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Saturday, July 31, 2010

Blog Updates for July 2010

July 28, 2010. In Holick's July 2007 NEJM Paper on Vitamin D we added: a good overview of the area was written up in the [July 26, 2010 NY Times] which discusses benefits and toxicity. Also Holick has since written a book, The Vitamin D Solution.

July 25, 2010. In Prostate Cancer Calculators we add: Probability of Lymph Node Involvement. The Yale Formula for the probability that prostate cancer has spread to the lymph nodes is [GS - 5] x [PSA/3 + 1.5 x T], where GS is gleason score, PSA is Prostate Specific Antigen level and T = 0, 1, and 2 for cT1c, cT2a, and cT2b/cT2c. For example, a GS of 7 with a PSA of 6 and staging of cT2c (i.e. 2) would give a (7-5) x (6/3 + 1.5 x 2) = 10% chance of lymph node involvement. In [PMID: 20594769], the authors find that if such involvement is predicted when the formula gives a probability of over 15% then its sensitivity is 39% (i.e. among those whose cancer has spread 39% will have a Yale Formula score of over 15%) and its specificity is 94.9% (i.e. among those whose cancer has not spread 94.9% will have a Yale formula score of less than 15%).

July 23, 2010. In Choosing a Surgeon - Part 2. Finding a Surgeon we added: Consumer Reports reports hospital infection rates.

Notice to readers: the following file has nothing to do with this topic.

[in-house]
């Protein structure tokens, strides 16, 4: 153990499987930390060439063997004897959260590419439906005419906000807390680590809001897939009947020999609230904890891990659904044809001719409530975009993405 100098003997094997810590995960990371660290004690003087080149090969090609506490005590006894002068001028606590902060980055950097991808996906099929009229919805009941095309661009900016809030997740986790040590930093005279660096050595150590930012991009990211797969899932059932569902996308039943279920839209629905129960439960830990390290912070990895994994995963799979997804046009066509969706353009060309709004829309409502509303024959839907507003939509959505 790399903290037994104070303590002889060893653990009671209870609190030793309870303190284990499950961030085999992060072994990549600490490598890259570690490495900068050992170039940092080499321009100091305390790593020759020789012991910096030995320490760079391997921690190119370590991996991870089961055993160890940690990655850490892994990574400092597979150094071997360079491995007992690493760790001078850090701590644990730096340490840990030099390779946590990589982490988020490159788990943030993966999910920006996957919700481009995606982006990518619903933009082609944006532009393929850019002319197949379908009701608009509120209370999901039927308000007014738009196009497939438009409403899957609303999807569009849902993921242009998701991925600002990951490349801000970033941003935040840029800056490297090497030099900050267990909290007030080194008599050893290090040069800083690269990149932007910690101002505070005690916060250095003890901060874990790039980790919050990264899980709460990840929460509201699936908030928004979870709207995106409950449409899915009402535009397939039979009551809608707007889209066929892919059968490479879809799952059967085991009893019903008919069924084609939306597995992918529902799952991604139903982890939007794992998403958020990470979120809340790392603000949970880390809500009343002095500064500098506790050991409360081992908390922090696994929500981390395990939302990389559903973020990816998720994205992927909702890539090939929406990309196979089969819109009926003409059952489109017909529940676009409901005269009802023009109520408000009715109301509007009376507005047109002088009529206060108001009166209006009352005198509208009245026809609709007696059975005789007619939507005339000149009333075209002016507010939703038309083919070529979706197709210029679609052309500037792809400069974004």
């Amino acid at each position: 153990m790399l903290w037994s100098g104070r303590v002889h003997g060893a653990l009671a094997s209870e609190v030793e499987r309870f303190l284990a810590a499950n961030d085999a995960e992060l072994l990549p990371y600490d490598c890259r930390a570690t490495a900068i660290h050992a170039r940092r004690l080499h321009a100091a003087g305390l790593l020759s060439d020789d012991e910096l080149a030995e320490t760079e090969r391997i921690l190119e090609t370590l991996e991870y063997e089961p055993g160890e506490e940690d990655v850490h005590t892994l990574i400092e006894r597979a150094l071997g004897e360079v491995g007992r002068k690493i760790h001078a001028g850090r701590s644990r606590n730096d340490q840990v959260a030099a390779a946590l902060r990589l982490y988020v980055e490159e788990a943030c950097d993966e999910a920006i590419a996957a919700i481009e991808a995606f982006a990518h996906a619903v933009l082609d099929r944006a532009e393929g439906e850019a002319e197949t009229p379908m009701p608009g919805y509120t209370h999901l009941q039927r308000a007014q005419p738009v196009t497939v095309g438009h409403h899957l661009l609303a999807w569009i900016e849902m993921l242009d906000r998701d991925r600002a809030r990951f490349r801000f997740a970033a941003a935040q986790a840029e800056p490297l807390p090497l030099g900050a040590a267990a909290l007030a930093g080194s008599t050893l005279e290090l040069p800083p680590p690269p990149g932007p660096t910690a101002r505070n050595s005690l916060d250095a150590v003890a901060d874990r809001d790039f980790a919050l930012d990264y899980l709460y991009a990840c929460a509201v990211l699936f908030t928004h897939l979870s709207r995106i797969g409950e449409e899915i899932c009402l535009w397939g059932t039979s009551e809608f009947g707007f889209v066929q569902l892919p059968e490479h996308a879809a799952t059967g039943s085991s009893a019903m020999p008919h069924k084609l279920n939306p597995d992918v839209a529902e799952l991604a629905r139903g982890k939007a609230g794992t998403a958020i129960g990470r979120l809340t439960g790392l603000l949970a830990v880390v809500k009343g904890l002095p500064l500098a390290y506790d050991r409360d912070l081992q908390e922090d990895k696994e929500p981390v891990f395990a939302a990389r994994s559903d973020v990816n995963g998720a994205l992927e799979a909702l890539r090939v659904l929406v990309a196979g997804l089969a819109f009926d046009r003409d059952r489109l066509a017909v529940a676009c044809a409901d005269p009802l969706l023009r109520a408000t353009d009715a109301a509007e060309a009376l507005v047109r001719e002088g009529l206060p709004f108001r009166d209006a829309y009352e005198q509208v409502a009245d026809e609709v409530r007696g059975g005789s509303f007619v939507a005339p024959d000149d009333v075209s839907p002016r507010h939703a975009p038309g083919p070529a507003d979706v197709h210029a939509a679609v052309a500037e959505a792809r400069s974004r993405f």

July 23, 2010. In Choosing a Surgeon - Part 2. Finding a Surgeon we updated the US News & World Report link link: here.

July 23, 2010. In Choosing a Surgeon - Part 2. Finding a Surgeon and also in Prostate Cancer Calculators we add: One caveat regarding lists like these are that they are susceptible to reporting random fluctuations as if there were meaningful when, in fact, they are not. For example, this link provides a calculator that initially assumes that 100 surgeons in each of 100 hospitals each have a 5% mortality rate among their patients and that a hospital is deemed unacceptable if its surgery rate is 60% higher than the average. Each time you click on Recalculate below the graphic there it does a new simulation showing how many hospitals will be rated unacceptable even though all hospitals are exactly the same. Paradoxically if the death rate assumption is increased to 12% then the number of hospitals deemed unacceptable decreases (!) because there is lesser variation around larger numbers.

July 4, 2010. We added to: Bradford Hill Criteria of Causation: See [Pubmed: 12693887] [Full Free Text] for a non-technical primer on multivariable adjustment and stratification.

July 1, 2010. In Prostate Cancer Calculators we added a link to the new Blackberry nomograms. See the May 29, 2010 news item on the New Features page.

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